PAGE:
PEST being “post-election selection trauma.”
A staffer for a congressional Democrat who came up short on Tuesday reports that a team of about five people stopped by their offices this morning to talk about payroll, benefits, writing a résumé, and so forth, with staffers who are now job hunting.
But one of the staffers was described as a “counselor” to help with the emotional aspect of the loss — and a section in the packet each staffer was given dealt with the stages of grief (for instance, Stage One being anger, and so on).
“It was like it was about death,” the staffer said. “It was bizarre.” The staffer did say the portions about the benefits and résumé writing were instructive.
The teams weren’t sent by House Speaker Nancy Pelosi’s office. Two people have suggested it may have been the Clerk’s Office or Human Resources.
Hey – don’t be surprised. Remember that something similar also happened in 2004:
Some supporters of John Kerry shocked by President Bush’s victory in last week’s election continue to seek out psychological help, prompting at least one mental-health center to offer free counseling through the end of this year.
The Florida-based American Health Association has released symptoms of what it calls “post-election selection trauma,” or PEST, which include: feelings of withdrawal, feelings of isolation, emotional anger and bitterness, loss of appetite, sleeplessness, nightmares, pervasive moodiness including endless sulking, and being excessively worried about the direction of the country.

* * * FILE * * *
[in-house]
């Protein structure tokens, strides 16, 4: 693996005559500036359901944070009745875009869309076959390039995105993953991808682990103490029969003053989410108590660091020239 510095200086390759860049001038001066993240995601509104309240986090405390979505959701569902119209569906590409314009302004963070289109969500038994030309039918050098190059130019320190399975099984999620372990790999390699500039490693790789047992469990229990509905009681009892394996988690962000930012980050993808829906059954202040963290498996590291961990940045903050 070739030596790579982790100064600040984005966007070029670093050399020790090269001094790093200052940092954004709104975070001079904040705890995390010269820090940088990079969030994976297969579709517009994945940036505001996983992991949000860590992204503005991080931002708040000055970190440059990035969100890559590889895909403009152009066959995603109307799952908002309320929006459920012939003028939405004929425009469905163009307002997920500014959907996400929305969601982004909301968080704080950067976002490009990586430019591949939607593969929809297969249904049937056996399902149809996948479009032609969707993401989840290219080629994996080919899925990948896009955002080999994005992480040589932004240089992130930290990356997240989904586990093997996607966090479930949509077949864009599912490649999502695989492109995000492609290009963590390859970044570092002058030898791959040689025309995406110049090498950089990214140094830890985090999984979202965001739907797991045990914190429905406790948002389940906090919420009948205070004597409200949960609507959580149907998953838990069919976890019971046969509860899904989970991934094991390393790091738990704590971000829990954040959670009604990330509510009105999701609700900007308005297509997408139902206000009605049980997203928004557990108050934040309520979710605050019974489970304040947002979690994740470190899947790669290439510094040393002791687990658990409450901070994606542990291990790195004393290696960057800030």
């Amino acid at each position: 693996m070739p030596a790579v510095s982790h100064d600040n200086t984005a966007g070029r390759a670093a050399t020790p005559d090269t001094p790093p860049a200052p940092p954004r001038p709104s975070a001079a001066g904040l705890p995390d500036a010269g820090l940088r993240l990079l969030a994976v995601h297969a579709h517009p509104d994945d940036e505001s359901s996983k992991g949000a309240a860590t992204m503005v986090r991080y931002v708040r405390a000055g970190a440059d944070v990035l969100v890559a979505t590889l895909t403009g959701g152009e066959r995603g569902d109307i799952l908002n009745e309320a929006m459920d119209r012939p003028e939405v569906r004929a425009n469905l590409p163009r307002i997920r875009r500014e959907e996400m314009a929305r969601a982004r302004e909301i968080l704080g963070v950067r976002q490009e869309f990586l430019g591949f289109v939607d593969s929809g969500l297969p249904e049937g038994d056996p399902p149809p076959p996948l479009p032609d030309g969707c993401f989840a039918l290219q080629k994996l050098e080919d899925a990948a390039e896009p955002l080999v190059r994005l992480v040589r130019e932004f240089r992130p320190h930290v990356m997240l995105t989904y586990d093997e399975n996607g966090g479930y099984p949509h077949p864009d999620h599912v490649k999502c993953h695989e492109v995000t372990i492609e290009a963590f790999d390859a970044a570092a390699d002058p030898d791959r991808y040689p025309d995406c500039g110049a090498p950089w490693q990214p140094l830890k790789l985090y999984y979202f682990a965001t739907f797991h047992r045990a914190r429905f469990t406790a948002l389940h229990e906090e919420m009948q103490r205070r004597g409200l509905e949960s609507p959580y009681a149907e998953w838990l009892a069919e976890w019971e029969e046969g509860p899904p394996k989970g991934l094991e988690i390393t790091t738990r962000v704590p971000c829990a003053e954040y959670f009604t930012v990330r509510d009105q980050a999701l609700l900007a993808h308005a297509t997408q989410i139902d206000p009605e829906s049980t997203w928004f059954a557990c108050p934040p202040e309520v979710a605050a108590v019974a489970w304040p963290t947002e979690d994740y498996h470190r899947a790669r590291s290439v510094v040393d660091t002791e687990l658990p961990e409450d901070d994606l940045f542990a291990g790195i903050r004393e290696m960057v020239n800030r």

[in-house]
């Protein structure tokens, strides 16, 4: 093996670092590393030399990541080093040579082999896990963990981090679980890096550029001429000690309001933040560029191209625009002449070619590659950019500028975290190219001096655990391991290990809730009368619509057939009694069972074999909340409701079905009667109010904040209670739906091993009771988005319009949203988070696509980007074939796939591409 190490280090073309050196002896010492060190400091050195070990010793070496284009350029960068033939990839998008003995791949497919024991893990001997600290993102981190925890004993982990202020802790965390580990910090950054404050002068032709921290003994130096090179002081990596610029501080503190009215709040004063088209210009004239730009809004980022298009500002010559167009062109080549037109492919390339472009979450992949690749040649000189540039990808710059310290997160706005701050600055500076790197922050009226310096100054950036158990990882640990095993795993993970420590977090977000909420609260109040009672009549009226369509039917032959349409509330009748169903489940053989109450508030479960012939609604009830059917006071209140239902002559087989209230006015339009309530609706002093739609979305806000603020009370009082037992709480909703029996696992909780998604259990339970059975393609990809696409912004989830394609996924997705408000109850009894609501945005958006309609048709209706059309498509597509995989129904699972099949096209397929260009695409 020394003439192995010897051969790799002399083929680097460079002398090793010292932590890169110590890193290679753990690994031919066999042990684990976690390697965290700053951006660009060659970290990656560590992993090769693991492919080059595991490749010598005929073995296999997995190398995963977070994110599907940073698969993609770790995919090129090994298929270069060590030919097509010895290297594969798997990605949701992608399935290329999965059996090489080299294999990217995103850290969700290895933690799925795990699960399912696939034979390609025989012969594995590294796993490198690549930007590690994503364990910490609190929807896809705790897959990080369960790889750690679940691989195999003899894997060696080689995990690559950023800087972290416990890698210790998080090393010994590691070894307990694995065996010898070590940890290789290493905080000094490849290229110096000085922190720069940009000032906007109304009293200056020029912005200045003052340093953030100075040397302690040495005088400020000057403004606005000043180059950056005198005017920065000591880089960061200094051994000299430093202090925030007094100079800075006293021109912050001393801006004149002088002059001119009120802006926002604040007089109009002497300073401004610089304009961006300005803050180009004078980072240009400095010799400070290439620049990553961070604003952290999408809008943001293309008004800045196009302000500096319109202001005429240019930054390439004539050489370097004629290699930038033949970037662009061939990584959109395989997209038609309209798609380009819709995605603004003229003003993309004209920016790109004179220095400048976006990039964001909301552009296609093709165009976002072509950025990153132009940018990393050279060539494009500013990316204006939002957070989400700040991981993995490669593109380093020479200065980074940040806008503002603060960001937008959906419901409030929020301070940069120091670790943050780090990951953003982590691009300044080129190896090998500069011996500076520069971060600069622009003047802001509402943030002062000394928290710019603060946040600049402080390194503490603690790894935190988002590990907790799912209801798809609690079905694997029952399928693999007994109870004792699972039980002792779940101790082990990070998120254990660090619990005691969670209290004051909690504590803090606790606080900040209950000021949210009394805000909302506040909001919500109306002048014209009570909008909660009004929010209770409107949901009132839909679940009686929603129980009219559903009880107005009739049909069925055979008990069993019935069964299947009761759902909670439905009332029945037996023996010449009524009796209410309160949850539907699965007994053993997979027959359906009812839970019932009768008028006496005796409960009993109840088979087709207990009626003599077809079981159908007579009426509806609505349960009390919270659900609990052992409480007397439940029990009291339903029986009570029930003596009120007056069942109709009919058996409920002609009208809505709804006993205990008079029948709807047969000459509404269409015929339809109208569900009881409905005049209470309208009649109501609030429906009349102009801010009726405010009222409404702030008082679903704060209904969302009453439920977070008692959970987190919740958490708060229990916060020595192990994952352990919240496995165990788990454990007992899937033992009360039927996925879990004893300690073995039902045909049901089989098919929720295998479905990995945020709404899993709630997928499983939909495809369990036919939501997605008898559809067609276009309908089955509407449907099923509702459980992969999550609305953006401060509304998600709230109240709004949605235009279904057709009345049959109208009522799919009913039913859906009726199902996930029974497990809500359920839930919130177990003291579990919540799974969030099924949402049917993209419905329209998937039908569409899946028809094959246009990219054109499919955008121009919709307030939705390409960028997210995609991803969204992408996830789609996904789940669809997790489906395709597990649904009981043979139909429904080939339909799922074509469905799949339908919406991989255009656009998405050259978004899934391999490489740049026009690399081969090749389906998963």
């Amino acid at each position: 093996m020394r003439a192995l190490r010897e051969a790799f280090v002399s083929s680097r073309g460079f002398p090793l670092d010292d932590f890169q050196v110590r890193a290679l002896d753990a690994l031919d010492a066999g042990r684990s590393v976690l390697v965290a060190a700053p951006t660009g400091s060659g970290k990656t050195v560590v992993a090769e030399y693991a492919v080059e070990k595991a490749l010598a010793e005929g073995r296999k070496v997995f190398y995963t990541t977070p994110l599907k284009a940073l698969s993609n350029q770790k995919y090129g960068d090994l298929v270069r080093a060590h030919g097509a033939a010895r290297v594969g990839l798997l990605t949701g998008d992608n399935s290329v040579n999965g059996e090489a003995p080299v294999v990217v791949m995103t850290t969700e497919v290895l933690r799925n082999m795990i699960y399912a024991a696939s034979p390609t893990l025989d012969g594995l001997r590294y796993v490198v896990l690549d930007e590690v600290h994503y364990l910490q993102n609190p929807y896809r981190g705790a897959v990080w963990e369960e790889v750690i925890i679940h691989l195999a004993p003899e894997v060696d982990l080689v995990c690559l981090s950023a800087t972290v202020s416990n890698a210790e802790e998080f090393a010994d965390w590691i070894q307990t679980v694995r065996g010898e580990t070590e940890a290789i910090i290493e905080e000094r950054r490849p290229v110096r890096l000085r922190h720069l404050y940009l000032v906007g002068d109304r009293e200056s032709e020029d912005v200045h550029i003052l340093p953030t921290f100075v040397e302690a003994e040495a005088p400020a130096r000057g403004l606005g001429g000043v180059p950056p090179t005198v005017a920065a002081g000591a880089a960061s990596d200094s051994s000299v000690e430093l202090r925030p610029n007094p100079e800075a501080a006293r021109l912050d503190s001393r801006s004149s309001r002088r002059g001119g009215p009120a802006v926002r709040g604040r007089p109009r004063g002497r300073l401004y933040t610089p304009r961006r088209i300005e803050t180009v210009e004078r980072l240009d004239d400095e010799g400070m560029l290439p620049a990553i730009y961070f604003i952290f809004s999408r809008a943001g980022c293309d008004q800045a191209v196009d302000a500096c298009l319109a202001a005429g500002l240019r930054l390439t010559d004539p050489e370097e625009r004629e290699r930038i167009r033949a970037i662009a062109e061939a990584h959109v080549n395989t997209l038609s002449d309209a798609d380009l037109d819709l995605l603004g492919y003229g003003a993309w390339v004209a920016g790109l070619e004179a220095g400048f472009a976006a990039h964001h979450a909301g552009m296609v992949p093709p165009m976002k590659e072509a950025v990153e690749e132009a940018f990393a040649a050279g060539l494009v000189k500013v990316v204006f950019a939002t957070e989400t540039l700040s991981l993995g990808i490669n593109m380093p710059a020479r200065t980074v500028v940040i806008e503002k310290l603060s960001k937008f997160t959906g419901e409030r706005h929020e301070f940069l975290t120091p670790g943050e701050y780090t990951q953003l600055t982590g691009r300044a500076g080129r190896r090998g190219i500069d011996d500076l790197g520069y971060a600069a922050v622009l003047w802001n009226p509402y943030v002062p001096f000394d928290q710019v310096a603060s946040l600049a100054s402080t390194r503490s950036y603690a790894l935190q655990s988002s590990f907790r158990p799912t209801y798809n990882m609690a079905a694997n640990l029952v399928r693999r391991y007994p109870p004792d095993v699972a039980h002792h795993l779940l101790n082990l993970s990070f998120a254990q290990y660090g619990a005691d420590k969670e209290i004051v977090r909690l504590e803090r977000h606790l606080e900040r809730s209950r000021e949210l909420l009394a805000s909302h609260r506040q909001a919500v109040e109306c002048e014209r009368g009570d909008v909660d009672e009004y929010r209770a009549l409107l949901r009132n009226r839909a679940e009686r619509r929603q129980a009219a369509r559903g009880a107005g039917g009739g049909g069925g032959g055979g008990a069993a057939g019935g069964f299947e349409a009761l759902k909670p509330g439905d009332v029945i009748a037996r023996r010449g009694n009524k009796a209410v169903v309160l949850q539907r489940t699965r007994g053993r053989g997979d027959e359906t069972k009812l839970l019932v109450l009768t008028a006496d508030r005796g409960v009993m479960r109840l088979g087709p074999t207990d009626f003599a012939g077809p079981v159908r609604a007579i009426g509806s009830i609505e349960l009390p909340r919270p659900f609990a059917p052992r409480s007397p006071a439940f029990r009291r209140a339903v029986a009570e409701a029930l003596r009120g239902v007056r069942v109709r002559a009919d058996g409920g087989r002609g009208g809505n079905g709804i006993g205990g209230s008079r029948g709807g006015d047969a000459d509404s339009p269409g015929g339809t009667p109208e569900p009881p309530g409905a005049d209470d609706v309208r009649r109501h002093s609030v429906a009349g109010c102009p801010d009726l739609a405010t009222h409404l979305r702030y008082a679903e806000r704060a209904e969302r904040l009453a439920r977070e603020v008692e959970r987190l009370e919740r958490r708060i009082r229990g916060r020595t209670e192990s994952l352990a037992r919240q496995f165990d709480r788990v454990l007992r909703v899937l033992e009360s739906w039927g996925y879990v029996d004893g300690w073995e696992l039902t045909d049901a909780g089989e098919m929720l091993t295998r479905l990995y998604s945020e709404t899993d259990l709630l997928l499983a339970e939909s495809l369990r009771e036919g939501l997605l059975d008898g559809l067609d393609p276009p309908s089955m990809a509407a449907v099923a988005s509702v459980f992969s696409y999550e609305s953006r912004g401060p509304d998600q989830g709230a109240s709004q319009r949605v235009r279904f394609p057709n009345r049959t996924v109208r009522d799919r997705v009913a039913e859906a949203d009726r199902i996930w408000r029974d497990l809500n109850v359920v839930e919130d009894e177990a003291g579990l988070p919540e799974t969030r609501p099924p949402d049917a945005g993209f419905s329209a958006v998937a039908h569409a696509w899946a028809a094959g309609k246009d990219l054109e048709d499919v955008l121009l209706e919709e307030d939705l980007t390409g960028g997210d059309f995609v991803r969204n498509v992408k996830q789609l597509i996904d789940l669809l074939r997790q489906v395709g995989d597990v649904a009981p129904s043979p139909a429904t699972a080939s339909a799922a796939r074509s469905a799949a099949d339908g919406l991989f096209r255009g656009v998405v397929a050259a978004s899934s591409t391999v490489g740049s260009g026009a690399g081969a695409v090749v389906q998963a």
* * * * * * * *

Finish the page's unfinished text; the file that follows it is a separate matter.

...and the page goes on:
“Post-election selection trauma affects many people and they have a right to be taken seriously and to seek counseling,” psychotherapist Rob Gordon of the AHA told the Boca Raton News. “This is a real need and we’re a charity. This is not a matter of Republicans and Democrats.”
Some 30 people have reportedly contacted Gordon’s group for counseling since Kerry conceded the race to Bush Nov. 3, and more than a dozen others in Palm Beach County have undergone intense hypnotherapy by trauma specialist Douglas Schooler.
“The problem is out there and it’s not going to go away anytime soon,” Schooler told the paper. “Conservatives are calling me to say these people are weak-kneed kooks, but they’re not acknowledging that this is a normal psychological response to a severe and disillusioning situation. Any suggestion that this is not a serious problem arises from a political agenda. The Republicans don’t want this talked about.”
Other counselors, like Nancy Tabet of Delray Beach, Fla., are finding similar concerns among clients.
“It’s interesting to me that people in Palm Beach County, because they vote for Kerry and thoroughly expected him to win, are in somewhat of a disbelief stage,” she said. “We talk it out in our sessions and I help them realize there are people who share their viewpoint and who are there for them throughout this ordeal.”
I could not make this up even if I tried really, really hard.